The biology, ecology and the fishery of Mukene, Rastrineobola argentea in Lakes Victoria, Kyoga and Nabugabo - Wandera, S.B.
Rastrineobola argentea, local name.s Mukene (Uganda) Omena (Kenya) and Dagaa (Tanzania) occurs in lakes Victoria, Kyoga and Nabugabo (Greenwood 1966). Until the decline of the native fishes especially the haplochromines, R. argentea was of little economic importance to the fisheries of these lakes. The stocks of this species have now increased and commercial catches on Lake Victoria account for over 30%. Fishing for R. argentea is currently still restricted to inshore areas and within the fringing islands of Lake Victoria. This fishery is not yet established on Lakes Kyoga and Nabugabo although the species is quite abundant in these lakes...
Biology, ecology and the fishery of Mukene, Rastrineobola argentea - Wandera, S.B.
Food and feeding, condition factor, breeding periods, growth and size at first maturity of
a small pelagic cyprinid Rastrineobola argentea (P.) in Lake Victoria are determined.
Fishing gears and methods that have been used in the exploitation of the species and
could be harmful to the fishery are outlined. Management measures leading to possible
sustainable exploitation of the fishery are suggested.
Adult R. argentea feed on zooplankton during daytime. Juveniles feed on planktonic
early instars of lakefly larvae. Although the species breeds throughout the year, two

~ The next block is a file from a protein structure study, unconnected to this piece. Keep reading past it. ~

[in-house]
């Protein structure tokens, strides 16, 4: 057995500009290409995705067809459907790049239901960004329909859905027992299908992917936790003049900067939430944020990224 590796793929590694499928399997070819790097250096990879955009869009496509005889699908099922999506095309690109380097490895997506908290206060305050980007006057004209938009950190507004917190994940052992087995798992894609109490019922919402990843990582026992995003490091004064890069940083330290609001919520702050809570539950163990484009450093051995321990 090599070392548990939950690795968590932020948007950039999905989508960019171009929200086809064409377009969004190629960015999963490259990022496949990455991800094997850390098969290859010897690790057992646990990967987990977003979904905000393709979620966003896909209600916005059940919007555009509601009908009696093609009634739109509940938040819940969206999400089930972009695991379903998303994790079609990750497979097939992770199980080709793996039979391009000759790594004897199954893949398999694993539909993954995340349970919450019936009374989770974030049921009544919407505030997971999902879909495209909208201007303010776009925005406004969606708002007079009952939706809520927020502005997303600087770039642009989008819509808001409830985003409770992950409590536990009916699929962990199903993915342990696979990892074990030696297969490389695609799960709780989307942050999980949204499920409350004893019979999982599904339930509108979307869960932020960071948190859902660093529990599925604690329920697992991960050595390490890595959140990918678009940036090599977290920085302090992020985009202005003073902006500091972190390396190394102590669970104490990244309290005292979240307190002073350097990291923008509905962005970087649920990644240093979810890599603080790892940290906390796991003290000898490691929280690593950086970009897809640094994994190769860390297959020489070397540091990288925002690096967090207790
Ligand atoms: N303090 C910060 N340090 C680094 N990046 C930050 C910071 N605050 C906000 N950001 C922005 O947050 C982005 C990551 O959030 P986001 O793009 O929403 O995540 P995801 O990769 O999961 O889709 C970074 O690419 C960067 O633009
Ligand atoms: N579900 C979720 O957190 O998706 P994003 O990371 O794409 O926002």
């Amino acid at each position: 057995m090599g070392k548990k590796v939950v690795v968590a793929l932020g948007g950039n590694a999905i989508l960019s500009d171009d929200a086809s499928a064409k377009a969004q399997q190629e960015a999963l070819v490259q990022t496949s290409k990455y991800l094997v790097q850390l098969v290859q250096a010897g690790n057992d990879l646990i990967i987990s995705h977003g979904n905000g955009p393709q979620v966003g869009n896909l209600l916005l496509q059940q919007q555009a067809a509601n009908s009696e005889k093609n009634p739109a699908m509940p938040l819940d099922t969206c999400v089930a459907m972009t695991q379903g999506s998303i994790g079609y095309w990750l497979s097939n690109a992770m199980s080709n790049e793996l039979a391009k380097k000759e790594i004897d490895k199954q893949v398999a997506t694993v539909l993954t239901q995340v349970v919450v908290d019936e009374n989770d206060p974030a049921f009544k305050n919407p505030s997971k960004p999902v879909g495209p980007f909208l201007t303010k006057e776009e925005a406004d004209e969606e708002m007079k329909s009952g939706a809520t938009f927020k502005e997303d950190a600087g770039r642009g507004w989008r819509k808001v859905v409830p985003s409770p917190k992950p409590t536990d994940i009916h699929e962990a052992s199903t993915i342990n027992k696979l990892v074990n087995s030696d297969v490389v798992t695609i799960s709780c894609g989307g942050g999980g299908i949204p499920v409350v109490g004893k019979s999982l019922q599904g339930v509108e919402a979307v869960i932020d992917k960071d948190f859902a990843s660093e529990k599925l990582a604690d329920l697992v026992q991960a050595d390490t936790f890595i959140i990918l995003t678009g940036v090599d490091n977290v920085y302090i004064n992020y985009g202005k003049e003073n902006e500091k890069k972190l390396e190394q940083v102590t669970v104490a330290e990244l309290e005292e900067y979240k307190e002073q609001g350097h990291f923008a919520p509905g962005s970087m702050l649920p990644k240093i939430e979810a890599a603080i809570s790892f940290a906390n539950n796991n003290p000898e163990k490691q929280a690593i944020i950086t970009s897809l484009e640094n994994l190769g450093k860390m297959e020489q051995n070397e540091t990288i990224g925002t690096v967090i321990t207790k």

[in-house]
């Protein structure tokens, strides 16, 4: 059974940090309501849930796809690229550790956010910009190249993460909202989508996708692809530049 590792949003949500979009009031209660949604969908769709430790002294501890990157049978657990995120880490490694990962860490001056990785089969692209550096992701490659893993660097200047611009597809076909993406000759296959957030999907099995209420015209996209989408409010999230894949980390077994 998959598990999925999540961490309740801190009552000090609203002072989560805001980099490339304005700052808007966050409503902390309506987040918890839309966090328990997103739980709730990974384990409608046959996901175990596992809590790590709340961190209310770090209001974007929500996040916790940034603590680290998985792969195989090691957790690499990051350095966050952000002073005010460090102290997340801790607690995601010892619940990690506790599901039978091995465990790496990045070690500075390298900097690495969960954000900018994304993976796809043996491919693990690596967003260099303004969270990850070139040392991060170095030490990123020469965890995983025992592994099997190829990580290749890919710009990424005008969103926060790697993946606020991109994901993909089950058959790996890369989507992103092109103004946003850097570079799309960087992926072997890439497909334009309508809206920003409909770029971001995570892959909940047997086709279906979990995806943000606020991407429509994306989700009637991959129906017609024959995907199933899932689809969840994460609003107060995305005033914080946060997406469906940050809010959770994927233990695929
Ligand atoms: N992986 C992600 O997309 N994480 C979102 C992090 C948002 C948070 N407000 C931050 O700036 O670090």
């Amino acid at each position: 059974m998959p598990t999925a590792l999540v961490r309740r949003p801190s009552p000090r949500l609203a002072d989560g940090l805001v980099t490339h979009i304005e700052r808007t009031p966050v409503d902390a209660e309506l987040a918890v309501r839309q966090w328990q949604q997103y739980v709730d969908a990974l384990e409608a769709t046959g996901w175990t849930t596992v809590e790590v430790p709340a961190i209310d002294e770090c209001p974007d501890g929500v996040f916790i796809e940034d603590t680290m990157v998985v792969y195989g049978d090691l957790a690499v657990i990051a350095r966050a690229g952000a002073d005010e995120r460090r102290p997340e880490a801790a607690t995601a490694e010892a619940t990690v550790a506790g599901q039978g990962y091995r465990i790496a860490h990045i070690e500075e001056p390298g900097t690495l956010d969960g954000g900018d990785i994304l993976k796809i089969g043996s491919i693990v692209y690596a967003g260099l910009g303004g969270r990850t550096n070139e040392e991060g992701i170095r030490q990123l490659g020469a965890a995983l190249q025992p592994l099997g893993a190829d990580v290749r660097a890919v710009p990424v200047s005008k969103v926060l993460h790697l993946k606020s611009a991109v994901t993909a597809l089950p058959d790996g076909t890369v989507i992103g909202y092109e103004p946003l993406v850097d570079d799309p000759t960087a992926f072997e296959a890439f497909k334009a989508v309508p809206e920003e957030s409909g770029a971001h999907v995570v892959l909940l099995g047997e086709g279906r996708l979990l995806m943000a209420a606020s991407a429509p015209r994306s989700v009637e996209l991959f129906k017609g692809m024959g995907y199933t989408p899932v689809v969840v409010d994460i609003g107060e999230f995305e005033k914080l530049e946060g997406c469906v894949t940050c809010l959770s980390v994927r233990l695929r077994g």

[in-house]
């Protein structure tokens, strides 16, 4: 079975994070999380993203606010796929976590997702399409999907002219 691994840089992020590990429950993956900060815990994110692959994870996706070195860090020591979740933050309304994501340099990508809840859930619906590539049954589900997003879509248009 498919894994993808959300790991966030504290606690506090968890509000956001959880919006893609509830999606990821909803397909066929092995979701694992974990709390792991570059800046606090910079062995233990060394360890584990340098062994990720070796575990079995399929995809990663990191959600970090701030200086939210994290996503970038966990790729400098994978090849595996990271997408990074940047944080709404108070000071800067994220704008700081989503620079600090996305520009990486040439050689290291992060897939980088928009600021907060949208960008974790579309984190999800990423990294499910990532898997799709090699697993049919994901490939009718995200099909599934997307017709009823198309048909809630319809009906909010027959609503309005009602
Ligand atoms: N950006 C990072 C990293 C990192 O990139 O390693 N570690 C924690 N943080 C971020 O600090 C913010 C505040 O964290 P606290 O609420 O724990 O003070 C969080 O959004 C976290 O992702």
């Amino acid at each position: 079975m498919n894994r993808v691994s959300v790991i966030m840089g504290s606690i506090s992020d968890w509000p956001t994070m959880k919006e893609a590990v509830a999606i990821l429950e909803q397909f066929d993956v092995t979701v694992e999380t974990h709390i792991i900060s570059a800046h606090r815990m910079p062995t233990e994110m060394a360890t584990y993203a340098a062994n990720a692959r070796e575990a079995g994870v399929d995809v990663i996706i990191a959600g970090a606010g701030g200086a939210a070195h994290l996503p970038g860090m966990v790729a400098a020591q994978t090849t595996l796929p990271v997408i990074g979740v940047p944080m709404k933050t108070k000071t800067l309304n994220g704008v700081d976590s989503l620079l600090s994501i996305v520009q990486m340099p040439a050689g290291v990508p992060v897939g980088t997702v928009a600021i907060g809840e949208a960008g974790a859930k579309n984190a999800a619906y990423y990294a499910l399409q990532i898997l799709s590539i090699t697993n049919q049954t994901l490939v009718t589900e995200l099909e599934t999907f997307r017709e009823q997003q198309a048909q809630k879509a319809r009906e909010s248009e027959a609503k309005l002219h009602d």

breeding peaks were observed during the drier months of August and December January.
Least breeding was observed in the rainy months of...
The biology, ecology and impact of the Nile perch, Lates niloticus in lakes Victoria, Kyoga and Nabugabo and the future of the fisheries - Ogutu-Ohwayo, R.
Nile perch (Mputa), Lates niloticus was introduced into Lakes Victoria and Kyoga from lake Albert to increase fish production of these lakes by feeding on and converting the small sized haplochromines (Nkejje) which were abundant in these lakes into a larger table fish. It was, however, feared that Nile perch would prey on and deplete stocks of the native fishes and affect fish species diversity. Nile perch became well established and is currently among the three most important commercial species. It is presently the most important export fish commodity from Uganda. Considerable changes have taken place in fishery yield, and...
The biology, ecology, distribution and conservation of surviving haplochromine cichlids in Lakes Victoria, Kyoga and Nabugabo - Namulemo, G.; Wandera, S.B.
Haplochrmine cichlids were the most abundant taxa in Lakes Victoria, Kyoga and Nabugabo prior to introduction of the Nile perch. As stocks of the introduced predator increased, these taxa were depleted to such an extent that they are now virtually absent from the lake.
The haplochromine cichlids played an important role in the ecology of Lakes Victoria, Kyoga and Nabugabo. They occupied virtually all trophic levels in the lake and facilitated an efficient flow of energy through the ecosystem. Their depletion seem to have left much organic matter whose decomposition has contributed to accumulation of dead organic matter which may be...
The biology and ecology of the Nile perch, Lates niloticus, and the future of its fishery in Lakes Victoria, Kyoga and Nabugabo - Ogutu-Ohwayo, R.
Lakes Victoria, Kyoga and Nabugabo had a similar native fish fauna of high species diversity. stocks of most of the native species declined rapidly and some completely disappeared after Nile perch was introduced and became well established. Although, overexploitation